Adm. Mike Mullen speaks in honor of the 150th anniversary of the Medal of Honor.
Thirty of the 85 living recipients of the Medal of Honor, along with their families, joined the chairman of the Joint Chiefs of Staff and senior service leaders in the Pentagon’s Hall of Heroes, where their names are engraved on wall hangings among the 3,454 recipients. Today’s military leaders thanked the veterans for their service — most rendered decades ago — while an Army band played military marches, “America the Beautiful” and other patriotic songs before the ceremony.
“For those of us who serve, and have had the opportunity to meet many of you, we marvel at your service, marvel at your dedication, and marvel at your caring,” said Mullen, who stood nearby U.S. and service-branch flags and over-sized replicas of the Navy, Army and Air Force versions of the medal.
The Medal of Honor recipients serve as mentors to the nation’s service members and are a bridge between the military and civilian communities, Mullen said. “Your help in connecting us to the American people is a very important endeavor,” he said.
Mullen called the characteristics that embody the medal recipients –- honor, sacrifice, and service –- “iconic and quintessentially American.” President Abraham Lincoln sought and received an act of Congress to create the Medal of Honor during the Civil War, Mullen said, noting the medal came from “one of the darkest chapters in American history, and from the man credited with saving” the United States.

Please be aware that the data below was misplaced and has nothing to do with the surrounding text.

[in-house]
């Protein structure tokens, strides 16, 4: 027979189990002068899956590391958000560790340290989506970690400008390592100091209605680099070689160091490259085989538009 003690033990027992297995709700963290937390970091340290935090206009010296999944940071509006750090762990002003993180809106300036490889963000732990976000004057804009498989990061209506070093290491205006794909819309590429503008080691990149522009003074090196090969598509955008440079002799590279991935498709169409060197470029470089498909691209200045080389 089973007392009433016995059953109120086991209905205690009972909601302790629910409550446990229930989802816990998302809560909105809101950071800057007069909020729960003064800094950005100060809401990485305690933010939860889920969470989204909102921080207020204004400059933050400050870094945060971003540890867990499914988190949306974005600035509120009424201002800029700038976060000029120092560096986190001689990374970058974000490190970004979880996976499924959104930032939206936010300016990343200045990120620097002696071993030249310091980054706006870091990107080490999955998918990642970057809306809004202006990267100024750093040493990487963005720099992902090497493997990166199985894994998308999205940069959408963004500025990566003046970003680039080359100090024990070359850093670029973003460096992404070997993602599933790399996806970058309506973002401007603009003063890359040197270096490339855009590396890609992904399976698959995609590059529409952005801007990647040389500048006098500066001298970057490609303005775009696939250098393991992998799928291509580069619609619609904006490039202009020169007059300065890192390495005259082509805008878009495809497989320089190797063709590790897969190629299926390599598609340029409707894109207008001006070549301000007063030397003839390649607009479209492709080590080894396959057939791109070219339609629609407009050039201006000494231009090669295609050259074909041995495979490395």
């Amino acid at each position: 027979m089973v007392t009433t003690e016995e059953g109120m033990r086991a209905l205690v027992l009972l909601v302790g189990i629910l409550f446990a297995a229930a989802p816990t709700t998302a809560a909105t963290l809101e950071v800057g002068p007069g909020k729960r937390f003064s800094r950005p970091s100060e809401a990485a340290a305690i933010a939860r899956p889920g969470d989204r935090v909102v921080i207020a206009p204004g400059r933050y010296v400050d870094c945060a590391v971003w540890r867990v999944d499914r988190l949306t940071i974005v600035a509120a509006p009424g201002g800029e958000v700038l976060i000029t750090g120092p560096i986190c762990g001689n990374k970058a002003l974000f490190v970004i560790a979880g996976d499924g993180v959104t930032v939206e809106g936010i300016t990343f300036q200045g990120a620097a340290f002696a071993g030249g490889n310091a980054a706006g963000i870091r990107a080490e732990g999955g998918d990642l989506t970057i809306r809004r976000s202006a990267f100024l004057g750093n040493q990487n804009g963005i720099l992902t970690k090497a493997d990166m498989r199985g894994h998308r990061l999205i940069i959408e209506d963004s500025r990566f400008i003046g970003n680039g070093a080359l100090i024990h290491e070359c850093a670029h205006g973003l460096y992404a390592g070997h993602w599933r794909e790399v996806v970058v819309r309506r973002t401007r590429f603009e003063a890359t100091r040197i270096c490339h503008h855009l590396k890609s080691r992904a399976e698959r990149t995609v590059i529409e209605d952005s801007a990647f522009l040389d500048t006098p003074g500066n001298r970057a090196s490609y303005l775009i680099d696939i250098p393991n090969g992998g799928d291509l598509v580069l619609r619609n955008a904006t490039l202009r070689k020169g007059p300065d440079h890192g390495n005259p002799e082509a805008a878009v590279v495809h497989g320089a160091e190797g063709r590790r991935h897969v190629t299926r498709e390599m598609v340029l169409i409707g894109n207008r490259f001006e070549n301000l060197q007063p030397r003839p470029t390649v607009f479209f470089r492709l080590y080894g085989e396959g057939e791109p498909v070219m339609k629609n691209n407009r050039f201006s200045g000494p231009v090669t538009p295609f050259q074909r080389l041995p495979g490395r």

The medal is “bestowed on the bravest of the brave for the most selfless and noble acts ever witnessed on the battlefield,” Mullen said. It is the most democratic of awards, he added, having no regard for rank, race or class of recipients. More than half of its recipients did not survive the battle for which it was earned, he said.
“These heroes –- and I do not use that word lightly -– have demonstrated how just one American can not only make a difference, but can often make history,” Mullen said.
“We give thanks that here, today, we live in a country where brave young Americans are still willing to give their all in defense of our nation,” the chairman said. He noted that the 10 years that today’s military has been at war is the longest period of war in American history.